Guerin, Roch (1986) Queueing and traffic in cellular radio. Dissertation (Ph.D.), California Institute of Technology. http://resolver.caltech.edu/CaltechETD:etd-03192008-140041
A Cellular Radio system is analyzed from the communications traffic point of view. A cell within a given system is modeled by a multi-server service facility with or without the possibility of queueing some type of customers. Two types of arrivals are distinguished, corresponding to handoff calls (calls already in progress that enter the cell) and originating calls (calls initiated inside the cell). The queueing system used assumes Poisson distributed arrivals with different rates for the two types of customers. We initially assume, as is usually done for telephone communications, an exponential distribution for the service times of the customers. Due to mobility of the subscribers that can travel through several cells in the system, the channel occupancy time is in general different from the total call duration. Using both a simulation of a cellular system and an analytic model we offer evidence that a memory-less distribution may not be too unrealistic for the channel occupancy time. We derive some traffic policies that give a higher level of protection to handoff calls, and their influence on the other class of customers as well as on the overall traffic is analyzed. The first policies proposed have the advantage of simplicity and provide an efficient way of reducing the blocking probability of handoff calls while only slightly increasing the blocking probability of originating calls. The price paid is, however, a small decrease in the total carried traffic. Some more evolved traffic policies are then introduced that still decrease the blocking probability of handoff calls without much penalizing originating calls whose access to the system will only be slightly delayed. These more evolved policies provide the additional advantage of increasing the total carried traffic, while still providing a higher level of protection to handoff calls.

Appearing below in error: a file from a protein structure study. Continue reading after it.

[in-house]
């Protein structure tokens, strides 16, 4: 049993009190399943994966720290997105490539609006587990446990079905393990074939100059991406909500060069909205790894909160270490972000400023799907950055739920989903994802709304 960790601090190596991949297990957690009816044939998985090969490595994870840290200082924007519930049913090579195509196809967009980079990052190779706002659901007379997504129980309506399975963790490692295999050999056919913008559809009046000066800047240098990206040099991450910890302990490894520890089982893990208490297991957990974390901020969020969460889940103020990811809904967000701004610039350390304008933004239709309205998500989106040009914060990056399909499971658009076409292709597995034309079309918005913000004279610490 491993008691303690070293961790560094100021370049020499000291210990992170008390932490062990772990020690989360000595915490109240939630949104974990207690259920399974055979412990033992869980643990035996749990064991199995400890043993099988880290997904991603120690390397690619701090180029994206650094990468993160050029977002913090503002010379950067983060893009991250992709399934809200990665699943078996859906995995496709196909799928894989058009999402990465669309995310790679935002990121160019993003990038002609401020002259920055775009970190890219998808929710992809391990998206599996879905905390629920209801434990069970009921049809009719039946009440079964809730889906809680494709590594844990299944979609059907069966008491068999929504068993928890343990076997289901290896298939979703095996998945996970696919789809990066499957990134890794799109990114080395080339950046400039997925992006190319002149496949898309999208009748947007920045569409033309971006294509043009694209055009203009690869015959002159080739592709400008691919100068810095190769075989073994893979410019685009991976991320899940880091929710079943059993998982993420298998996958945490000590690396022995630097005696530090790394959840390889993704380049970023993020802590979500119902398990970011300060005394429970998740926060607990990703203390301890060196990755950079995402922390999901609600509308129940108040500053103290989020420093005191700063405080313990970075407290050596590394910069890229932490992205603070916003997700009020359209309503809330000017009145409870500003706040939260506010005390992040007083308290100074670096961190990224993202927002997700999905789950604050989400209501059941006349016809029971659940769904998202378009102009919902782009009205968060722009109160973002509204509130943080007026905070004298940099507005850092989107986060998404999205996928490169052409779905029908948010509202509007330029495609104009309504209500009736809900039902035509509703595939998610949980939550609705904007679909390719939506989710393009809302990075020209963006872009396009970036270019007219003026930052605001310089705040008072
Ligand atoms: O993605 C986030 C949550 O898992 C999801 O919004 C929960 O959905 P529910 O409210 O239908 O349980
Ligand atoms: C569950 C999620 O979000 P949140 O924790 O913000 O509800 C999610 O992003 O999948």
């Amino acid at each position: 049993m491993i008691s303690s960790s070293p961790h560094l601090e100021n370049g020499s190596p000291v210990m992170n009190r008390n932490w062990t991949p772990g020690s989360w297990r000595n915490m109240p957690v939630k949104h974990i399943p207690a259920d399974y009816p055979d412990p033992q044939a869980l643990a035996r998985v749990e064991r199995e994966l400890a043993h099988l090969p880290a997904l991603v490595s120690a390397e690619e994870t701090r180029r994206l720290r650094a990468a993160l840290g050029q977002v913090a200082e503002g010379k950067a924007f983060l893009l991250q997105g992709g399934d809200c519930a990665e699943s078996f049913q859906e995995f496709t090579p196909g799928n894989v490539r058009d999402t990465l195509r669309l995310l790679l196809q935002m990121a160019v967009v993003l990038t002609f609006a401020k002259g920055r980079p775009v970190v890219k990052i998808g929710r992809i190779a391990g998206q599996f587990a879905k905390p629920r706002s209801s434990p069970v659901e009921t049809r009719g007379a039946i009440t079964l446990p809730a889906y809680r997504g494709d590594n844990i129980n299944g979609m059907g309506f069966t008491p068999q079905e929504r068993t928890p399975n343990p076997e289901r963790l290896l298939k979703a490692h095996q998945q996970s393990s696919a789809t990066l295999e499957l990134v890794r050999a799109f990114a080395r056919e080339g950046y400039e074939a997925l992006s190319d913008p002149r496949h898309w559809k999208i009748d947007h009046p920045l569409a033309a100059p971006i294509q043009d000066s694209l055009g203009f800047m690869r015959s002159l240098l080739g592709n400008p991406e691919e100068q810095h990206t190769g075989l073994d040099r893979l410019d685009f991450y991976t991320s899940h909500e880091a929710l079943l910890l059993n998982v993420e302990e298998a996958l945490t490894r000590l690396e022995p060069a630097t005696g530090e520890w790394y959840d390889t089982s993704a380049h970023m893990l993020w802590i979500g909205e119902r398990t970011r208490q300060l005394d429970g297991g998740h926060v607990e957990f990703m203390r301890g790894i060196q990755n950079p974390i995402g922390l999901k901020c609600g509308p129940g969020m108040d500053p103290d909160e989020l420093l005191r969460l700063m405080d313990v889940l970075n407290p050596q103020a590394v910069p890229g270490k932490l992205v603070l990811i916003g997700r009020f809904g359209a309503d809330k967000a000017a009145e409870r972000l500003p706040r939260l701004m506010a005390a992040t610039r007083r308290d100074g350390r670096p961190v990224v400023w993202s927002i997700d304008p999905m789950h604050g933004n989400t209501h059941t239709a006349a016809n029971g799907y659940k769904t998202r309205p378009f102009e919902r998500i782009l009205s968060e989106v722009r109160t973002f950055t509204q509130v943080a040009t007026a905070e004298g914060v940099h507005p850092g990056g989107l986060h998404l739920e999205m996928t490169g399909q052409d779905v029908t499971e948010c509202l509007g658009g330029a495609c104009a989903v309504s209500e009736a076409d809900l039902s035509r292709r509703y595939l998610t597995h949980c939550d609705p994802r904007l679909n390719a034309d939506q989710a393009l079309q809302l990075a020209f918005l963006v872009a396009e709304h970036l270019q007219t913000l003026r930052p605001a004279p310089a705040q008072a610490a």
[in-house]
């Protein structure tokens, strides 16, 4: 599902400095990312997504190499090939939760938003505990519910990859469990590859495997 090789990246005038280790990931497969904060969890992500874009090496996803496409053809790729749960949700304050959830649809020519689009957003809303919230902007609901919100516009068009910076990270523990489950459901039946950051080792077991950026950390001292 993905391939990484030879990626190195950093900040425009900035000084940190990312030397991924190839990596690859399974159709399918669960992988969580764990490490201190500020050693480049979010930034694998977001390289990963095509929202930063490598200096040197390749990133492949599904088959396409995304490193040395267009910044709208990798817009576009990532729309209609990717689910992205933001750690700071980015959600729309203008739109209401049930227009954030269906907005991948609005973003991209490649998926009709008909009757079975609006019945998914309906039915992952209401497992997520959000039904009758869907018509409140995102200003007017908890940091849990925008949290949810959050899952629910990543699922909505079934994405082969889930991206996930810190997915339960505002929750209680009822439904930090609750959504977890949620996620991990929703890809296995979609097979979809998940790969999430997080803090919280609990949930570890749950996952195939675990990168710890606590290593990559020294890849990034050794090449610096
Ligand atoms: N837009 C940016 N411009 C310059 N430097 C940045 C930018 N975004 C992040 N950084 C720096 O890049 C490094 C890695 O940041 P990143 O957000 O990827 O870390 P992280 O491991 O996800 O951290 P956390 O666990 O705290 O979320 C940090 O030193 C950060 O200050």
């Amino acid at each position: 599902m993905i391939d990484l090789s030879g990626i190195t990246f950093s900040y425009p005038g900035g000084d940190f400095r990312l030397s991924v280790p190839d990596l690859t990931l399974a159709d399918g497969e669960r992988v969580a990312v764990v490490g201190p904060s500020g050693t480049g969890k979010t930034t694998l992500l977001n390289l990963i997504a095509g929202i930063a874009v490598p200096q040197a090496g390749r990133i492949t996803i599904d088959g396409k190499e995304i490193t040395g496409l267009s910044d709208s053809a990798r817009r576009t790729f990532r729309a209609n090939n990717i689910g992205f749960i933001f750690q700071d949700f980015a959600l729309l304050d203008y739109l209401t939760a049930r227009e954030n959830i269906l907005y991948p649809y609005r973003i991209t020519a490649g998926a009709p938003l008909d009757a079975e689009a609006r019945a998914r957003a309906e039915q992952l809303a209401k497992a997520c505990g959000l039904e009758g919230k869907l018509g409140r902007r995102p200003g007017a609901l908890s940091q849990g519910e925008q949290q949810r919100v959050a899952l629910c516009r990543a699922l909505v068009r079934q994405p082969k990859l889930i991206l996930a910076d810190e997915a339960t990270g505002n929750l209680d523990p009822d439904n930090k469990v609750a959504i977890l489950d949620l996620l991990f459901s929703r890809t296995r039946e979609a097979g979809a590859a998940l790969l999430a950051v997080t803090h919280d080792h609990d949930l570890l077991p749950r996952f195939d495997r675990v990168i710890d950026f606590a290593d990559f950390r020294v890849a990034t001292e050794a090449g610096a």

|Item Type:||Thesis (Dissertation (Ph.D.))|
|Degree Grantor:||California Institute of Technology|
|Division:||Engineering and Applied Science|
|Major Option:||Electrical Engineering|
|Thesis Availability:||Public (worldwide access)|
|Defense Date:||15 May 1986|
|Default Usage Policy:||No commercial reproduction, distribution, display or performance rights in this work are provided.|
|Deposited By:||Imported from ETD-db|
|Deposited On:||03 Apr 2008|
|Last Modified:||26 Dec 2012 02:34|
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